From the outside looking in, people think Danny and his brothers lead a wonderful, exciting life. And it IS exciting. In the first scene of the pilot Danny is by himself in the middle of the night, in the upstairs lounge of a 747. He pours himself a rum and Coke and dives back into Valley of the Dolls. He is in his secret world. Currently, eight episodes are outlined. In the first half of the season, Danny is forced to stay with Ivan, first in San Antonio when the family stays with his grandparents, then on a ranch Ivan decides to build. There are ironies and contradictions, such as the fact that the families who live on Ivan’s ranch doing manual labor are, themselves, undocumented immigrants, just like Danny’s mother, and many have “anchor babies”—which is what Danny is if you think about it—and Danny does. In the second half of the first season, Danny triumphs and moves in with his mother in Austin. Yet it isn’t the bedazzled fantasy Danny has so long imagined. He struggles to accept she is a real person, not the glamorous star he created. Danny’s Austin adventures will include sixth grade with “normal” children—a new and exotic experience. Fantasy keeps Danny alive. But his journey is to find his authentic self within that fantasy and settle into his true identity.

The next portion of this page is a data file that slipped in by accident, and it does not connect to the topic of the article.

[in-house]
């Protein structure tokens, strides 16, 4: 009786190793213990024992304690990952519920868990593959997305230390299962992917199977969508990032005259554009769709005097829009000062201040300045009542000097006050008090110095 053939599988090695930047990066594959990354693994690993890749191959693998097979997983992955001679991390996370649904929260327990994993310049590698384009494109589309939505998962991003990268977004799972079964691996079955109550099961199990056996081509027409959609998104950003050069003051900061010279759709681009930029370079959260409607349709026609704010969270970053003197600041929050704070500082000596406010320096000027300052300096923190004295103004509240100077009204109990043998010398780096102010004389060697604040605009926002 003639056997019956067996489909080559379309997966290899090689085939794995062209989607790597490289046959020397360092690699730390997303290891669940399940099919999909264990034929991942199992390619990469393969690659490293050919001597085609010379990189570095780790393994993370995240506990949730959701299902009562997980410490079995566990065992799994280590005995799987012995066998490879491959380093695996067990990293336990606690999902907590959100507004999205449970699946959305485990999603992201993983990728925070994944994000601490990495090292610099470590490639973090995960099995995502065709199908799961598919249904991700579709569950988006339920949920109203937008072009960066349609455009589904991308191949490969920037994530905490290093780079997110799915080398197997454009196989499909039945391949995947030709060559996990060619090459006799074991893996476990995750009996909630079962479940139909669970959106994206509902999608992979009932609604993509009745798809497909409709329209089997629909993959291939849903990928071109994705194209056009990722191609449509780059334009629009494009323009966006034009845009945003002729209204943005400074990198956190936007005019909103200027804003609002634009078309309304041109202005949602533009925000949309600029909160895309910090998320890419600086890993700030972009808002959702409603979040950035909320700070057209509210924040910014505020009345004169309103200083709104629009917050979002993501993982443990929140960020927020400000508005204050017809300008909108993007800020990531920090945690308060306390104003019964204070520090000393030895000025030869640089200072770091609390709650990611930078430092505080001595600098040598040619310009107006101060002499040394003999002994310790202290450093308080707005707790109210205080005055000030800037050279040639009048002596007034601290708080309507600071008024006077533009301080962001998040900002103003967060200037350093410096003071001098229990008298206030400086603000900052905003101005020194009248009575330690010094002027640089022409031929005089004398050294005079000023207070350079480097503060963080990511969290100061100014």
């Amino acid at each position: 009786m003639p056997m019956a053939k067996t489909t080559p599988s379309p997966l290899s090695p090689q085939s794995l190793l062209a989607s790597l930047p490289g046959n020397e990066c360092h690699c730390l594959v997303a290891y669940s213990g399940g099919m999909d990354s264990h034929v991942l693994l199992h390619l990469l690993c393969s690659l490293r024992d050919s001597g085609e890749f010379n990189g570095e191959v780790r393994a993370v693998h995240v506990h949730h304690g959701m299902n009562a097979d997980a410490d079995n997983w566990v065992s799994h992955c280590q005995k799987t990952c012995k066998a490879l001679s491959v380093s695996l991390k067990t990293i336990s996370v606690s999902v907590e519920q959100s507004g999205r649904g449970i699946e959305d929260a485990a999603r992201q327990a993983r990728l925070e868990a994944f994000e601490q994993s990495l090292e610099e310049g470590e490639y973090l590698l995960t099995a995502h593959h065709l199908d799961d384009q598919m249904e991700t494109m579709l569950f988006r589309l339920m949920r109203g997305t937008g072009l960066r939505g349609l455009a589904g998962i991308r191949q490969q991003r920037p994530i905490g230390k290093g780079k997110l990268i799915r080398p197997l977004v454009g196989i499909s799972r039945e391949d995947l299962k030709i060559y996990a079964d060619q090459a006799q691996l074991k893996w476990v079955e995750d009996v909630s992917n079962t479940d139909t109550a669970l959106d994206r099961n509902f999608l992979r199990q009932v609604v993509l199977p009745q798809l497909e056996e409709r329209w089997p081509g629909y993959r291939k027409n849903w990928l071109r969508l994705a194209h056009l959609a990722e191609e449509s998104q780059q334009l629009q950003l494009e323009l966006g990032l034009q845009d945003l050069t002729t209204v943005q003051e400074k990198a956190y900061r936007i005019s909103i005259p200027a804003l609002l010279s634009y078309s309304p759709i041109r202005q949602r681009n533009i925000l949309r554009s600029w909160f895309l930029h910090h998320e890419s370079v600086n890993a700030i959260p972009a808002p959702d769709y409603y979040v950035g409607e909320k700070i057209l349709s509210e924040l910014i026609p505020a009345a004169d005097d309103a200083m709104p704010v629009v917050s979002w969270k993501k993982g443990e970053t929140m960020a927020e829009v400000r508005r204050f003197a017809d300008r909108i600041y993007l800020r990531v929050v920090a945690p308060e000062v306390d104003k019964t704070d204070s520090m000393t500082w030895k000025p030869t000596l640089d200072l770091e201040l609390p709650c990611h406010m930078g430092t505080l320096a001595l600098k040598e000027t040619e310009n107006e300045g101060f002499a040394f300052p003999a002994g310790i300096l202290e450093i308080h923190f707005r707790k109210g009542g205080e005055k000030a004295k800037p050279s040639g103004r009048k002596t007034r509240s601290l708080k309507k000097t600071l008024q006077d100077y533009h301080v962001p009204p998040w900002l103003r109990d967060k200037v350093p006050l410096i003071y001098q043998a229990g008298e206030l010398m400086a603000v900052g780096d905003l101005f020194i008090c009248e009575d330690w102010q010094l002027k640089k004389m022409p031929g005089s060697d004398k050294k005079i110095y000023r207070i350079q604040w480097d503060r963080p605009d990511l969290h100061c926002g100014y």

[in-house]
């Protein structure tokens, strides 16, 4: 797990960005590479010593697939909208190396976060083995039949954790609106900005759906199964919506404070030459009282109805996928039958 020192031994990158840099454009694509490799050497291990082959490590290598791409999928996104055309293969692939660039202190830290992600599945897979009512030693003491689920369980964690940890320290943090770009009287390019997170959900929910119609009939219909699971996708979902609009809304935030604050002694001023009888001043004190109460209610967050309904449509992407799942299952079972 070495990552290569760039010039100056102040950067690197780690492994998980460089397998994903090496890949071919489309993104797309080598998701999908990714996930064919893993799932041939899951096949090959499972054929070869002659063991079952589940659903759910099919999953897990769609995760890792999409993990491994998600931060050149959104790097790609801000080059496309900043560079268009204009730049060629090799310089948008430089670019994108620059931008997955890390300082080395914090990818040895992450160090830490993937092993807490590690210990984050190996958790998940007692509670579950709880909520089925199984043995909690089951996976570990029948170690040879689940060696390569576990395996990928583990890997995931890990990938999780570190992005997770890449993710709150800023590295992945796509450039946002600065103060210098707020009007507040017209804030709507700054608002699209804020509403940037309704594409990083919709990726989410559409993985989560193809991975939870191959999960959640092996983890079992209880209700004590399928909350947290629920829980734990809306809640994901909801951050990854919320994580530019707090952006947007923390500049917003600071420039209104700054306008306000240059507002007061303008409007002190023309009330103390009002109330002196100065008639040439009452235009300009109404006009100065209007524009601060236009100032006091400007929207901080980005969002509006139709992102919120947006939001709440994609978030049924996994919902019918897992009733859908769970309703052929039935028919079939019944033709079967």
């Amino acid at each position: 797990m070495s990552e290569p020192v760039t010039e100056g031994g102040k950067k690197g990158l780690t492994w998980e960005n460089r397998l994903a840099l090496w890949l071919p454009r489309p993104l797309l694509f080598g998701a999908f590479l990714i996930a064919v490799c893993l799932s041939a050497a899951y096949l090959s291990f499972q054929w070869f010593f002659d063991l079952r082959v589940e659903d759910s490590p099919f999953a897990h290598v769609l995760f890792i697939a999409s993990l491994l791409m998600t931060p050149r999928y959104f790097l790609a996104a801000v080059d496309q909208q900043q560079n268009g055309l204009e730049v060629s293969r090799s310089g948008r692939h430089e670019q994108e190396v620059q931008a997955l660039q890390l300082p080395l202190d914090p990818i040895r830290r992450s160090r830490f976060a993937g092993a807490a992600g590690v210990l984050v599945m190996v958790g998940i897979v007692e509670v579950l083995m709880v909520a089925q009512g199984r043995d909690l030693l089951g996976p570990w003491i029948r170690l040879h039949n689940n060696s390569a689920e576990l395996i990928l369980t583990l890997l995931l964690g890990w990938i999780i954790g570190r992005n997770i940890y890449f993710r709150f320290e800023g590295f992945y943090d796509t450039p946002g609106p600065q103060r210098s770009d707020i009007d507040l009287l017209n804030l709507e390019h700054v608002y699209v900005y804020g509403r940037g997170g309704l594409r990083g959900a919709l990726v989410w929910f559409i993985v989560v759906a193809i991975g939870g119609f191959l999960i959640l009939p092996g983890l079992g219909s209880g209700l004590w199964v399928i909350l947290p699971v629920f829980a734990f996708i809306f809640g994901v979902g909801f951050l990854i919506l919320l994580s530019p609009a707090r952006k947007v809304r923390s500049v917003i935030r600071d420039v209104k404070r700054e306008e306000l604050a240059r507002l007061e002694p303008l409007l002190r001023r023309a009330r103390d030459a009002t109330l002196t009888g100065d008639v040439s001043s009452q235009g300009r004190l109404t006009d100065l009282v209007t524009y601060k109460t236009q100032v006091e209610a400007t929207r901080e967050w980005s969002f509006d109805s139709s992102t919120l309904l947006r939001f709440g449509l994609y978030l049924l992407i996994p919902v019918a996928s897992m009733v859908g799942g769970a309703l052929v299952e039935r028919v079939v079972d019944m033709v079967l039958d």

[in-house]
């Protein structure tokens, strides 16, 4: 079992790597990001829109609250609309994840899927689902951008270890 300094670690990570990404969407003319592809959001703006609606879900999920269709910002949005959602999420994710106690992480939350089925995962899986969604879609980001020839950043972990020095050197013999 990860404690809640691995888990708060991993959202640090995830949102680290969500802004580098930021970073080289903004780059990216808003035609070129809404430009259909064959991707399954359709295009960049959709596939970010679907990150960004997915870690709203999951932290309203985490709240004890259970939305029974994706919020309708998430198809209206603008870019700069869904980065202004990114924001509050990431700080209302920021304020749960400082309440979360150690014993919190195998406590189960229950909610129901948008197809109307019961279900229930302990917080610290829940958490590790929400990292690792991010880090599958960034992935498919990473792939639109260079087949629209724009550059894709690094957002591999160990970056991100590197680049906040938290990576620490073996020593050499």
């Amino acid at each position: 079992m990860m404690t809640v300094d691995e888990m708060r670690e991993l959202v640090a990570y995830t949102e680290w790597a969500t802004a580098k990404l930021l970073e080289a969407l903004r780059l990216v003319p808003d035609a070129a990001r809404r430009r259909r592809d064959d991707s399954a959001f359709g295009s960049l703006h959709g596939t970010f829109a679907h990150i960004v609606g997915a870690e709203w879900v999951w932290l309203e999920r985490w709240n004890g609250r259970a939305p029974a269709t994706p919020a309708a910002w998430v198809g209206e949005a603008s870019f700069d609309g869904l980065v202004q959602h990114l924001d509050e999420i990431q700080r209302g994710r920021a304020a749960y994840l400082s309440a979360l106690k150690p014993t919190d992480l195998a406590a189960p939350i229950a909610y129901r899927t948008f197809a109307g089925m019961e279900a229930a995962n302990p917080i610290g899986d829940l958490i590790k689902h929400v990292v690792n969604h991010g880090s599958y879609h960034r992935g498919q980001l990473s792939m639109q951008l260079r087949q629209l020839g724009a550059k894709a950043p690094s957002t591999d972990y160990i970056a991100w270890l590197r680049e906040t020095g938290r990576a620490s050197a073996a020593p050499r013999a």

Danny may reject Ivan on any number of levels, but he has grown up with Ivan’s individualism as the norm. In terms of family dynamics and interpersonal relationships, Danny is like a tween MacGyver, fashioning emotional tools out of thin air to emerge as the unlikely driver of events.

This is a family where the inner and outer lives of the parents and kids are colliding—forcing them to lead double lives. Tragic? Sad? Not necessarily. Living a double life can be a blast for a kid, whatever the circumstances; allowing him to veer between fantasy and reality with a sense of mischief and even glee.

The musical numbers emerge from Danny’s fantasy projections of how he sees himself, how he perceives the world, and how he works through narrative and emotional dilemmas. Intertwining Danny’s fantasies with his real life is not always linear. He can pop in and out of his secret worlds in a matter of seconds.

The show is set in the ‘70s, but everything about it feels modern. It’s fast. Binge-worthy. And outrageous without trying too hard. Right at home with the way we live now and what we watch.